Why does Python use methods sometimes and functions others?

This is a very intersting topic and Guido has made some very valid points:

Why does Python use methods for some functionality (e.g. list.index()) but functions for other (e.g. len(list))?

Guido from effbot.org explains:

There are two bits of “Python rationale” that I’d like to explain first.

First of all, I chose len(x) over x.len() for HCI reasons (def __len__() came much later). There are two intertwined reasons actually, both HCI:

(a) For some operations, prefix notation just reads better than postfix — prefix (and infix!) operations have a long tradition in mathematics which likes notations where the visuals help the mathematician thinking about a problem. Compare the easy with which we rewrite a formula like x*(a+b)into x*a + x*b to the clumsiness of doing the same thing using a raw OO notation.

(b) When I read code that says len(x) I know that it is asking for the length of something. This tells me two things: the result is an integer, and the argument is some kind of container. To the contrary, when I read x.len(), I have to already know that x is some kind of container implementing an interface or inheriting from a class that has a standard len(). Witness the confusion we occasionally have when a class that is not implementing a mapping has a get() or keys() method, or something that isn’t a file has a write() method.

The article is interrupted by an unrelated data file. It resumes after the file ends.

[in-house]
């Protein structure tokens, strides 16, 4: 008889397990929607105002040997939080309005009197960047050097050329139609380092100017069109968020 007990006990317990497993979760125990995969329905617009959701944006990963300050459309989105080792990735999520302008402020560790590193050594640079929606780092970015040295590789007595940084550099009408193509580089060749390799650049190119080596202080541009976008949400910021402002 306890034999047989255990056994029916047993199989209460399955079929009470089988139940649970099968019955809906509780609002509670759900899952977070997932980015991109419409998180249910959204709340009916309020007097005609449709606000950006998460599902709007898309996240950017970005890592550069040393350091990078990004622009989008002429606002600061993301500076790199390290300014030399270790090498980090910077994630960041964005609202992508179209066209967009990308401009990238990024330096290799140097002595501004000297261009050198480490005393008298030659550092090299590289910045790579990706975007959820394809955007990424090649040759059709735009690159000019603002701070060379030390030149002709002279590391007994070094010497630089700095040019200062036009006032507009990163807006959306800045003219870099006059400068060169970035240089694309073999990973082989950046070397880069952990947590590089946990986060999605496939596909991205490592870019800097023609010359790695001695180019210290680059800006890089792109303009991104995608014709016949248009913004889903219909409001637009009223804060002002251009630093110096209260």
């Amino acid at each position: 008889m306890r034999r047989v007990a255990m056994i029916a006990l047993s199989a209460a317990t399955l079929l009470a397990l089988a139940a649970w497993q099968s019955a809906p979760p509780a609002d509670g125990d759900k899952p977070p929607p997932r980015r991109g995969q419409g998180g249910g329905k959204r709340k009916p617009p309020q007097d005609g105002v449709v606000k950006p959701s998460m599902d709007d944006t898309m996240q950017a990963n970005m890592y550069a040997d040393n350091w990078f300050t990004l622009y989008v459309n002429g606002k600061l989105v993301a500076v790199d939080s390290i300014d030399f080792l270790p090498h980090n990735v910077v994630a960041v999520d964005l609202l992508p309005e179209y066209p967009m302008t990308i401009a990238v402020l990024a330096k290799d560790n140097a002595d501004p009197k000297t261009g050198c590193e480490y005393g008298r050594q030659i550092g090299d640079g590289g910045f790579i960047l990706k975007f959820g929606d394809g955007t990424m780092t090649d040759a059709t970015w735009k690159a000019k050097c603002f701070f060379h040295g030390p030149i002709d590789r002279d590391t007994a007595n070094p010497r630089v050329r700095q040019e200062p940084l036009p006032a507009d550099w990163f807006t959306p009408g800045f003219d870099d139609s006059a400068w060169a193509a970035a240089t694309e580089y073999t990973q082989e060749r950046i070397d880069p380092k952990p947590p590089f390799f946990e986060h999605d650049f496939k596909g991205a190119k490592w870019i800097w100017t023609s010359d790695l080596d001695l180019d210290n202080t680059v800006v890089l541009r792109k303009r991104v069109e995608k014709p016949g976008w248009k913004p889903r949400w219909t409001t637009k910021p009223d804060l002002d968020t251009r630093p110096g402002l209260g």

Saying the same thing in another way, I see ‘len‘ as a built-in operation. I’d hate to lose that. /…/

The second bit of Python rationale I promised to explain is the reason why I chose special methods to look __special__ and not merely special. I was anticipating lots of operations that classes might want to override, some standard (e.g. __add__ or __getitem__), some not so standard (e.g.pickle‘s __reduce__ for a long time had no support in C code at all). I didn’t want these special operations to use ordinary method names, because then pre-existing classes, or classes written by users without an encyclopedic memory for all the special methods, would be liable to accidentally define operations they didn’t mean to implement, with possibly disastrous consequences.

Also note that many functions are defined in terms of informal interfaces; for example, reversed works on anything that supports random access to items and has a known length. In practice, implementing things like maxsummap,anyin and others, as built-in functions and operators is actually less code than implementing them as methods for each and every type that needs to support them.

It’s also convenient to have a function that can readily be applied to an amorphous collection of objects when you use list comprehensions and the functional features of Python...


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